How did you learn to cook and is it something you always wanted to do growing up?

I’ve never been as much of an academic, mainly because I just didn’t get on with school I think, that was seen as a problem, but looking back on it as a 41 year old lots of people didn’t get on with school. I was meant to be a carpenter with my dad but he passed away when I was 11. I always liked working with my hands and my uncle was going to train me as a carpenter but couldn’t because the building trade fell flat in Ireland for a few years. My mum knew the manager of a hotel in town and got me a job there at 15. There was a really good French chef there who took me under his wing, as I had a flair for it and worked hard. I’ve definitely fallen out of love of cheffing for spells but going back to the right kitchen and working with good chefs reignites the passion for it.


Which seasonings and flavours would you say are essential to good British cooking?

The roast is very traditional and has all of the quintessential herbs: rosemary, thyme, marjoram and a lot of red wine. The menu in the evening is very different: Garlic is obviously a massive one, we use a lot of lemon. Our braised beetroot has aniseed flavours through it, we use fennel seeds and coriander seeds which are quite floral. White pepper through the mash, lots of black pepper too. All of the fresh herbs like mint and chives are good for starters. 


Do you have any tips or recommendations for home cooks trying to season their food better at home?

From a chefs angle you always have anything you need to cook ready prepped in front of you so you don’t get distracted prepping and end up burning something else. Always salt your water when parboiling potatoes.


Any tips for good gravy?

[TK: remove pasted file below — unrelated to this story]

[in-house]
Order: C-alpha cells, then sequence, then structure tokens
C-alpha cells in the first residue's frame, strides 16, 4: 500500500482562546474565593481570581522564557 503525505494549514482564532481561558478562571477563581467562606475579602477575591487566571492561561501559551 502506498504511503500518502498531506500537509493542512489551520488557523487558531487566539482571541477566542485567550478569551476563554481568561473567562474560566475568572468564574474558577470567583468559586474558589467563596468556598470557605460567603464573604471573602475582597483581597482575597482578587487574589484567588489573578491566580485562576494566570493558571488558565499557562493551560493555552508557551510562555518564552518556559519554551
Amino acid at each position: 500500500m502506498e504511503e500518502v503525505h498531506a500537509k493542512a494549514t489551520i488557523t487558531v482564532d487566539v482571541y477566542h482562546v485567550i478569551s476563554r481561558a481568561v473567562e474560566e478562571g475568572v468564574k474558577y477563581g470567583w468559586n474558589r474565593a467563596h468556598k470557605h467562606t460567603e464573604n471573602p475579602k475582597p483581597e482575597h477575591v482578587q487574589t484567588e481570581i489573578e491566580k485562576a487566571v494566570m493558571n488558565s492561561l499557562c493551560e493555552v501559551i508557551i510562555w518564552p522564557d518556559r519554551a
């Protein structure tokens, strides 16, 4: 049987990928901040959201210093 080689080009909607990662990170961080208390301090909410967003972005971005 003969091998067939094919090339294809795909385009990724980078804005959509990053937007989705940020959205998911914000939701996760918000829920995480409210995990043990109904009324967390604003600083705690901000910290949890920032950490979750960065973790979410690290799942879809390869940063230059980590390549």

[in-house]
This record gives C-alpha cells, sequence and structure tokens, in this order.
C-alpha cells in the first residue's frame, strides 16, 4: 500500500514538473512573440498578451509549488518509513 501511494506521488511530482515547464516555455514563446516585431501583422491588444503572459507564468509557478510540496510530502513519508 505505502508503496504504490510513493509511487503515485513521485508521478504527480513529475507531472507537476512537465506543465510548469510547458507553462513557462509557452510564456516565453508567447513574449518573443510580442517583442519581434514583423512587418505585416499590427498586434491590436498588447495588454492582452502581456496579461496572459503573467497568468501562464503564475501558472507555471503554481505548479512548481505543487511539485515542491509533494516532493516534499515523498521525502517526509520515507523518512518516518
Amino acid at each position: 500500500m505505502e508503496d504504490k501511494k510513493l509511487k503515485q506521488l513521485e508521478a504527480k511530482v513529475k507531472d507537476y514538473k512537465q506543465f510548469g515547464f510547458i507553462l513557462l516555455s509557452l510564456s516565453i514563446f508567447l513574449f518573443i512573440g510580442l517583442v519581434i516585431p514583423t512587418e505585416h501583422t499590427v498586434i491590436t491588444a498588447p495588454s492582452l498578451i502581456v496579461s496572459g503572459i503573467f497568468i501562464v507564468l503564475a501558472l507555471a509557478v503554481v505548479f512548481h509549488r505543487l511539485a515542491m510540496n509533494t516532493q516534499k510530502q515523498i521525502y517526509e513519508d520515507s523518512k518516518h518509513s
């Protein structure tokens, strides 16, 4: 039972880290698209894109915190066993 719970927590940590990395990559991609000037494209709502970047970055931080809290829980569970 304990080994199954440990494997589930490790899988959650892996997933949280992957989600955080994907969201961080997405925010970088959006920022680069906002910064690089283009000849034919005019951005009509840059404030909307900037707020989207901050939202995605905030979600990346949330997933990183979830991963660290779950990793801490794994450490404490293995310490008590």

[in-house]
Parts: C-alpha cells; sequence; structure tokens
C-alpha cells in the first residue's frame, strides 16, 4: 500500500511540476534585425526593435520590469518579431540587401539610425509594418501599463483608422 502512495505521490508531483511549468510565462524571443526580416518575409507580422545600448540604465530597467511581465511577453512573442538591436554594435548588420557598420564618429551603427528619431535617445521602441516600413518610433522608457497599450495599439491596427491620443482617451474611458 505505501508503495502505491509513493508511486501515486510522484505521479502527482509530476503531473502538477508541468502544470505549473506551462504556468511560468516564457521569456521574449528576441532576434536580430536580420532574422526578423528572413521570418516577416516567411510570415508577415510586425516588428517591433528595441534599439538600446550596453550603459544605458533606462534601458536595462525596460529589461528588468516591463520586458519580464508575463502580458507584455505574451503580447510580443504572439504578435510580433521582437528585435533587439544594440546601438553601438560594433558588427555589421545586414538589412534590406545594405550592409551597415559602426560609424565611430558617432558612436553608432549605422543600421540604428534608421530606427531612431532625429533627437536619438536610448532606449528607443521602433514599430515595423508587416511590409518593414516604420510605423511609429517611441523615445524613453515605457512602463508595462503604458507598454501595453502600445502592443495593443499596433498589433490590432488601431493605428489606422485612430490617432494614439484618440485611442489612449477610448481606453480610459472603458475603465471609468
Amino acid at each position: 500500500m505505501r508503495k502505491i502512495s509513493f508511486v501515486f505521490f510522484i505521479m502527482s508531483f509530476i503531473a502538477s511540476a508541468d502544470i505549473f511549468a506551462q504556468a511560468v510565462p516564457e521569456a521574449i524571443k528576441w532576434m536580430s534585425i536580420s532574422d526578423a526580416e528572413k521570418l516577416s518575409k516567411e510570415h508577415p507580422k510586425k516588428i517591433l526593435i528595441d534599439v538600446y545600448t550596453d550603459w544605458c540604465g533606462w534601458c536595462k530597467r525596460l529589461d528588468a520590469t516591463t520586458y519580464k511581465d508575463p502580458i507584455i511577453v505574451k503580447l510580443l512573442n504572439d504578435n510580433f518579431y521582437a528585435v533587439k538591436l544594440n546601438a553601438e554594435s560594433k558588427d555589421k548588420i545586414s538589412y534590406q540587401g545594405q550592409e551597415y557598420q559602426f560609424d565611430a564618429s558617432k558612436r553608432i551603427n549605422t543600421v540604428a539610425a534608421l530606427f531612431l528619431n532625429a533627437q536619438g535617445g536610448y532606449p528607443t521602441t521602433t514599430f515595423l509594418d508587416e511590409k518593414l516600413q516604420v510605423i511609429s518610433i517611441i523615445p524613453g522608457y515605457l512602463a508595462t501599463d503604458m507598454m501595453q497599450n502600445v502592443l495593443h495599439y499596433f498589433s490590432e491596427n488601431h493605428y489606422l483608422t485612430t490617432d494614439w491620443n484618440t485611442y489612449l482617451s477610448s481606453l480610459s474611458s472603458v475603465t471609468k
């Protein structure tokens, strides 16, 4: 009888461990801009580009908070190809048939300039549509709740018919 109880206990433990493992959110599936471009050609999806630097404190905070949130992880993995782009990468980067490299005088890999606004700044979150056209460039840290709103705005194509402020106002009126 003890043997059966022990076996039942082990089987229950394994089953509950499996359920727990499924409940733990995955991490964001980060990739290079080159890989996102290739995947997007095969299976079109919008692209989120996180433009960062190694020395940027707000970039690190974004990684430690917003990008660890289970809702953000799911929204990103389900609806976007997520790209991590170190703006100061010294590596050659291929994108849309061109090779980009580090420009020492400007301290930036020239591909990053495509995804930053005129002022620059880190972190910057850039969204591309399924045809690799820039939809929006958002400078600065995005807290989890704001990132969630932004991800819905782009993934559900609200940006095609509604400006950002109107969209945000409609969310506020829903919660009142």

Don’t put herbs in too early because they’ll go bitter. If you’re making it with meat trim or bones, cook that for ages. But we don’t put any veg in the stock or if we do, put it in at the end. There’s only so much flavour you can get from a carrot! Always add wine at the start and reduce it at the start. Always add juices from the roasting tray too, even if it just looks like blood. That’s where the flavour is.


How important is it that you source good meat?

Most important thing is to be local. If everyone ate locally there’d be less of a problem turning people off meat. We try to source our meat as local as we can. Once we ordered some venison that the butcher himself had shot. I try to stay as West Country as we can. If you can’t sustain the farmers around you then you’re kind of buggered in the long run. It’s harder to consistently source locally grown vegetables though as we rely on the market and what is available. 

 

Do you try to build in seasonality to the menu?

Yes, it’s the only way to be fully aware of what you're using. Especially with veg you need to follow what is seasonally available. A lot of the bulk veg we use is British grown and seasonal.